Saturday 2 July 2016

Tiger Shrike

I missed a couple of Tiger Shrikes on Hegurajima recently leaving it as one of two irritating holes on my Japanese shrike list; the other was, and still is, Long-tailed. Nevertheless, much as I wanted to see this species in Japan, I spent the week trying to convince myself that Niigata was simply too far to go for Tiger Shrike. And I succeeded too! I didn't know the exact location of the birds and as long as I didn't ask anyone to find out I could save myself the seven-hour drive. So late Thursday night I was preparing for a night in the forest north of town, in fact I was almost out the door, when I noticed a message on the Kantori mailing list giving a glowing account (AND coordinates) of easily seeing the birds - that very day.

I sat in my genkan pulling on my boots telling myself I wasn't going to Niigata. I sat in the driving seat and tapped in the coordinates, just out of interest of course, I still had no intention of going. I pulled out of the parking spot behind my house onto Route 1 and turned right towards the expressway interchange two kilometres down the road, instead of left through the city and on up into the hills. But I needed to pop into the convenience store just a little down that way. I continued south from the coffee stop because it's easier than turning right onto Route 1 and because there are plenty of opportunities to swing round onto a parallel road getting me back on track. But in the end I passed all those turnings and the only swinging round I did was onto the expressway.

So, despite my best efforts, I failed not to go to Niigata after all.

After setting off just after midnight, it was well past dawn by the time I arrived at the nondescript end-of-the-road site where the Shrikes have set up home. Who found these birds?! Don't get me wrong, it's a beautiful spot but surely just one of countless such places. Who chose to come down this particular dead-end, into this particular valley bottom? 

No sooner had I parked and got out the van than I heard chattering shrikes; I followed the sound and there they were; as easy as that. Not every tick has to be hard work. There were definitely three birds flying round, sometimes they fell silent and at others they were very vocal, I watched for an hour or so and they seemed pretty loyal to that small area. I can understand how it might be difficult to locate these birds if they were silent when any would-be observer showed up. I managed to get a few shots, all appear to be of two individuals, a male and female.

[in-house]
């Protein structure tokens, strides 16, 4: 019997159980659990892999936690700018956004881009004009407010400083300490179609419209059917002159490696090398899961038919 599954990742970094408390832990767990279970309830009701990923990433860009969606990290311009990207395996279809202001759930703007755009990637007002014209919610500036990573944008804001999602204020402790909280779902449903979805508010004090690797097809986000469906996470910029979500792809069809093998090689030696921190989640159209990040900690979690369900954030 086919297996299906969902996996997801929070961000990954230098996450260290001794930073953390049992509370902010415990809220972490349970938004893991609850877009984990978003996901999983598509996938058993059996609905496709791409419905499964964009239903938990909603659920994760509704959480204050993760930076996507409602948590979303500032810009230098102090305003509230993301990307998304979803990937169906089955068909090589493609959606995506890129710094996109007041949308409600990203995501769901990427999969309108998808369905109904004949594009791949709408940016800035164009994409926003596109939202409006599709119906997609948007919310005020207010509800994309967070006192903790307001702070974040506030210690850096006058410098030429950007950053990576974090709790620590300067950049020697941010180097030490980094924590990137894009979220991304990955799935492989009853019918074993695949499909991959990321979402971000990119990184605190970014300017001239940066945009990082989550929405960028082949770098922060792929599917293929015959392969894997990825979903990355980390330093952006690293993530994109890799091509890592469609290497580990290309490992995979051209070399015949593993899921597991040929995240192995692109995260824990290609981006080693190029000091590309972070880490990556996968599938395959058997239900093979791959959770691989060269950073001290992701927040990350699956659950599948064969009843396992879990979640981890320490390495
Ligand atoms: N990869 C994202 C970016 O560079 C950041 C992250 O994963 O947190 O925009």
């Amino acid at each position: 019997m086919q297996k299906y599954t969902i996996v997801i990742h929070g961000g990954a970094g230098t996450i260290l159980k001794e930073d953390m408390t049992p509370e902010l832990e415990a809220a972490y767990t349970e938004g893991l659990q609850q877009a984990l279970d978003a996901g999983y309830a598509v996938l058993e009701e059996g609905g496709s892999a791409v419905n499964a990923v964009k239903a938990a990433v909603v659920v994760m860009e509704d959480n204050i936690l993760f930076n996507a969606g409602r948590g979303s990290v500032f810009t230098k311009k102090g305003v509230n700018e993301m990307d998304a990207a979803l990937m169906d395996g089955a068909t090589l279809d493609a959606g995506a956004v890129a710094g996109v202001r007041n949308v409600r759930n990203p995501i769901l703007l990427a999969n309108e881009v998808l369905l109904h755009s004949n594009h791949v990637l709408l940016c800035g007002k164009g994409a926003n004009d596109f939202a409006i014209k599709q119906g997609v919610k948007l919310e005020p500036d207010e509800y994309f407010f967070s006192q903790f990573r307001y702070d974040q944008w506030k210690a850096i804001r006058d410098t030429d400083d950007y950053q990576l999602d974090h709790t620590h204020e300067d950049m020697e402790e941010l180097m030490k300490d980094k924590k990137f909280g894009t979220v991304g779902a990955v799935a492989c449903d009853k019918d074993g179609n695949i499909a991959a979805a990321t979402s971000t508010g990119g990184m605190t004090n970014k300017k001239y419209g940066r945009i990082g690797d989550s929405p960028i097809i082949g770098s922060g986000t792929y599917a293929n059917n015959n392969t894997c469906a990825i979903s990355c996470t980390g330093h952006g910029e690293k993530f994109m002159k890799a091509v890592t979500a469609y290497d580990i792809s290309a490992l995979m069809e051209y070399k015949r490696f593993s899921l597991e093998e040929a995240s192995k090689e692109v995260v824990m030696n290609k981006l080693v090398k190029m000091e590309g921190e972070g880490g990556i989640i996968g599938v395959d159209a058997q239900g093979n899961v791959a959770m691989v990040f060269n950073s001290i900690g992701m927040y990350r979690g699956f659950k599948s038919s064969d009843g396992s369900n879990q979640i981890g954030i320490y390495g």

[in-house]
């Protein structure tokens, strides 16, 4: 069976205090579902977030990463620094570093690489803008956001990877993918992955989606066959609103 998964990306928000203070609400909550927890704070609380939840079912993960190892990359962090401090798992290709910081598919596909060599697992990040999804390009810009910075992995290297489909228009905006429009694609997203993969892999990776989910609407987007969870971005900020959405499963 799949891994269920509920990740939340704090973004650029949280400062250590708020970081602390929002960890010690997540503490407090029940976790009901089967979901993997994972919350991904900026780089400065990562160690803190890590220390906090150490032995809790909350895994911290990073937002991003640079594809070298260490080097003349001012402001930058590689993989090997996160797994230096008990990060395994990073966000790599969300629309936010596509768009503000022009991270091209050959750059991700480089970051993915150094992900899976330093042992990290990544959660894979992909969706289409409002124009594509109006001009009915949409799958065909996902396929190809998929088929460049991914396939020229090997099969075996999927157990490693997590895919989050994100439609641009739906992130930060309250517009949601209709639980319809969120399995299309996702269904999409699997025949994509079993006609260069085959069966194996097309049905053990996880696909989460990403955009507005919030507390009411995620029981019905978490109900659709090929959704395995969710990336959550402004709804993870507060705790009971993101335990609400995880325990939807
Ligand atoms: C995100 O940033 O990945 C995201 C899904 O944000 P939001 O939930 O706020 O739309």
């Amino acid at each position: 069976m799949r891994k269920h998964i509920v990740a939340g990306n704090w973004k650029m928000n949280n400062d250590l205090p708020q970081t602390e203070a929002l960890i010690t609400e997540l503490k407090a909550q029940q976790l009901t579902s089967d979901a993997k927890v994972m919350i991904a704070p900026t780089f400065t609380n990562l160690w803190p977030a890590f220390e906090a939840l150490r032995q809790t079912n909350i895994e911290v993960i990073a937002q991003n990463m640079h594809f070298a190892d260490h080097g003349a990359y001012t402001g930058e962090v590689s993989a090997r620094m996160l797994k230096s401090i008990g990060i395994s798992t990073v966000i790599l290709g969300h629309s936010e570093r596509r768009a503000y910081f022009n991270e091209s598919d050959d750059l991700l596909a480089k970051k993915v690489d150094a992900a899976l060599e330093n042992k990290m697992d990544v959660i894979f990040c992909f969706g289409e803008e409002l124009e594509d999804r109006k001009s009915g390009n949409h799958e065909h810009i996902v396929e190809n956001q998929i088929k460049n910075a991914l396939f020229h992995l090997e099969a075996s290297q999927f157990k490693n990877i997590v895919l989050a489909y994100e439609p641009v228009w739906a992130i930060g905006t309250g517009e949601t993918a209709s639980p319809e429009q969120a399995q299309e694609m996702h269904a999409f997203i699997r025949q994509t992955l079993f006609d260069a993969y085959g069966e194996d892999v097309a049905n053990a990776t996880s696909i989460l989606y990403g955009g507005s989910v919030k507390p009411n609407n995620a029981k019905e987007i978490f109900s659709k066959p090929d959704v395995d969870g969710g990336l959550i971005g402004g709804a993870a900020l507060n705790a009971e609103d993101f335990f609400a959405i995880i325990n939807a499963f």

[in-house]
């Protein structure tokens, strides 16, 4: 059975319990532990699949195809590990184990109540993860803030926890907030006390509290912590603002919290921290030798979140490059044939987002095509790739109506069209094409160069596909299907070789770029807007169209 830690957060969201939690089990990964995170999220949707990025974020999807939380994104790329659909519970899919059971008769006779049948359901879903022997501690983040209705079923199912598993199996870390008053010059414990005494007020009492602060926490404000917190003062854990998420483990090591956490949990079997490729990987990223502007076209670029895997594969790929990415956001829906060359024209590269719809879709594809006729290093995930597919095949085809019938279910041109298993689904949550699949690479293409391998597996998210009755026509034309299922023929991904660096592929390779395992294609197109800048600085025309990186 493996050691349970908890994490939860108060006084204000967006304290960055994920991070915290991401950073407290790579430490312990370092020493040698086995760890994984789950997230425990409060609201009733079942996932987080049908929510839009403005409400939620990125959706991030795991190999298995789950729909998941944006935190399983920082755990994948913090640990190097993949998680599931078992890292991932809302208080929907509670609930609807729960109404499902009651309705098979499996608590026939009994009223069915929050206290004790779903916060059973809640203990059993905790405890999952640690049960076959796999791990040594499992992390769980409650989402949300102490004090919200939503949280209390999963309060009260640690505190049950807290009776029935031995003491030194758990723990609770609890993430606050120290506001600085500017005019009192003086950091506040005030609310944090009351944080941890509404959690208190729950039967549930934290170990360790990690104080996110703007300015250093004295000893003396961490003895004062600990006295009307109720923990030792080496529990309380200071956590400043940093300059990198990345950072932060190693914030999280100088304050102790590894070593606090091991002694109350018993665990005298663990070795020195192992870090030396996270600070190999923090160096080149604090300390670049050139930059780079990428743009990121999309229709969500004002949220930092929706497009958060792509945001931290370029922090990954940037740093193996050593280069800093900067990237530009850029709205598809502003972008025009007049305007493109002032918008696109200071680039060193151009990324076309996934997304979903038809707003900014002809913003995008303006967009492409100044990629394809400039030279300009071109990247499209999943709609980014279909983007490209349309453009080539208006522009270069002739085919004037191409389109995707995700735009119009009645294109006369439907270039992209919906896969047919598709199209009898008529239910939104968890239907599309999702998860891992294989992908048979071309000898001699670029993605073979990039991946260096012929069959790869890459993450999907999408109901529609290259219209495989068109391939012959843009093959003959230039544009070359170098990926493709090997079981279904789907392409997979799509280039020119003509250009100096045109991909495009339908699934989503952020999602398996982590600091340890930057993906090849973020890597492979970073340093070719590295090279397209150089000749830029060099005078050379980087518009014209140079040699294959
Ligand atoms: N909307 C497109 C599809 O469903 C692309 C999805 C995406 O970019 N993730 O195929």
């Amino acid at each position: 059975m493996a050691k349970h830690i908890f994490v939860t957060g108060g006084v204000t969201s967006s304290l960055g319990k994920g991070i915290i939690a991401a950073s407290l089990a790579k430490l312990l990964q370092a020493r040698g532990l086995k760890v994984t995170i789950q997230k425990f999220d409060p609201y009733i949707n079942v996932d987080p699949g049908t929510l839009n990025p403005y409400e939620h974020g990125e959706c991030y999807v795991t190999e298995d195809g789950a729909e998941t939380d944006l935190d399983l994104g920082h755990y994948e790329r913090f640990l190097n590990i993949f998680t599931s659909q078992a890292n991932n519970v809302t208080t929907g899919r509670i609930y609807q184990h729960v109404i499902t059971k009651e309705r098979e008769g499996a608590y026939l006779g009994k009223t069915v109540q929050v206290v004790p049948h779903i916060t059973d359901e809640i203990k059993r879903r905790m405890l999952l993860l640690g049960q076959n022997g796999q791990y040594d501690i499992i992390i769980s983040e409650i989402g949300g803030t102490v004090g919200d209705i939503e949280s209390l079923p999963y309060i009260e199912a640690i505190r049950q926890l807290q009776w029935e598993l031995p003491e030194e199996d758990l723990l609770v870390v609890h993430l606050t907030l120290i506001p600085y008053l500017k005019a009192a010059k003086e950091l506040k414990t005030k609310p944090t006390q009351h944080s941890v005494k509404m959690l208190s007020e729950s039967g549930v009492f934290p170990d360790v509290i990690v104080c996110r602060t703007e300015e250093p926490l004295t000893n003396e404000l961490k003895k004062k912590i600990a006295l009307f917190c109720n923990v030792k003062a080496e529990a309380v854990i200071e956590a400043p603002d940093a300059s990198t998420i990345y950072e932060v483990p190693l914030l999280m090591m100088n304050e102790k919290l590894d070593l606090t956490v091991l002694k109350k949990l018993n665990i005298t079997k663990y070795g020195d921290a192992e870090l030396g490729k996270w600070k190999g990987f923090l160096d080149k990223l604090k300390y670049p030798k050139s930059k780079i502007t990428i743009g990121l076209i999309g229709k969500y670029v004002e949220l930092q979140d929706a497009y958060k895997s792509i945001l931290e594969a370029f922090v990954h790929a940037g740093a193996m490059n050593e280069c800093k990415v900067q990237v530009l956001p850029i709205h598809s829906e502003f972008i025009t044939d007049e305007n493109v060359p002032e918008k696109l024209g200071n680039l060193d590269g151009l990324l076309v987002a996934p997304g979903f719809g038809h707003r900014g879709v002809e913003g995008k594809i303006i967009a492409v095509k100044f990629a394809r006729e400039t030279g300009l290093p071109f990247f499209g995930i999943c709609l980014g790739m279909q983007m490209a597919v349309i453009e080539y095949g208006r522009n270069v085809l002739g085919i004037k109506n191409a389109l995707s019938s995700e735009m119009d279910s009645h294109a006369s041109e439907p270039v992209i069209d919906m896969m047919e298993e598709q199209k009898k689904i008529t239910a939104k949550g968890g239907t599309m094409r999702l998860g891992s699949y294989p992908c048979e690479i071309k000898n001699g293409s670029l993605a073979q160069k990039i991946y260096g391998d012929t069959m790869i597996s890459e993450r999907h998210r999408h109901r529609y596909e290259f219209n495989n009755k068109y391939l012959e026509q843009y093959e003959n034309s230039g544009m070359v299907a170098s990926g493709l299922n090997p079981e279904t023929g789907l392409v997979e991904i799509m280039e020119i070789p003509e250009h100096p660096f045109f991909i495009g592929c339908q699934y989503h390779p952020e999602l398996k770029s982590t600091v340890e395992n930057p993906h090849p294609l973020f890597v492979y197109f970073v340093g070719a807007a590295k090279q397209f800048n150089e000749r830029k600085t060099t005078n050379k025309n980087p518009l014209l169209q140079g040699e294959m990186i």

Singing male with shivering wings.

There were a few opportunities to get them down low, out of the strong morning sun, but always very brief.

The female.

After a while I went off to see other stuff before returning to the Shrike location intending to have a more general wander around the area to see what else might be around. I'd already had three sightings of Lesser Cuckoo and heard a Common (Eurasian) Cuckoo earlier in the morning. There had been a confiding Great Spotted Woodpecker, number of singing Narcissus Flycatchers, Ashy Minivets overhead and a more distant singing Japanese Thrush.

I parked in a different spot on my return yet just as before, as soon as I stepped out of the van, I heard shrike chatter. And there it was, a male, a different male to the earlier bird if my eyes don't deceive me; the width of the black mask above the bill is far less broad on this bird. I had read there were two males and a single female in the area. What of the three birds this morning? Was this the third, unphotographed bird? Or was this a fourth bird? I presume this was one of the three birds this morning, it just strikes me as odd that it should be waiting for me in a different spot when I arrived, but it soon flew off in the direction of the earlier sightings about 250 metres away. At no time did I see a juvenile Shrike in the area. There were also at least two Bull-headed Shrikes at this spot.

This seems a second male with a narrower band of black meeting above the bill.

Really vicious-looking serrations on the upper and lower mandibles.

So, that's it, the trip I was determined not to take; taken. That just leaves Long-tailed Shrike to catch up with, hopefully somewhere closer to home.


  1. I have about 60 or so 'holes' on my J-list!

  2. Oh I've got more than that, whole threadbare expanses I expect, I meant holes in the shrike section of my jp list. Seven out of eight now, just one more to fill for the shrike set!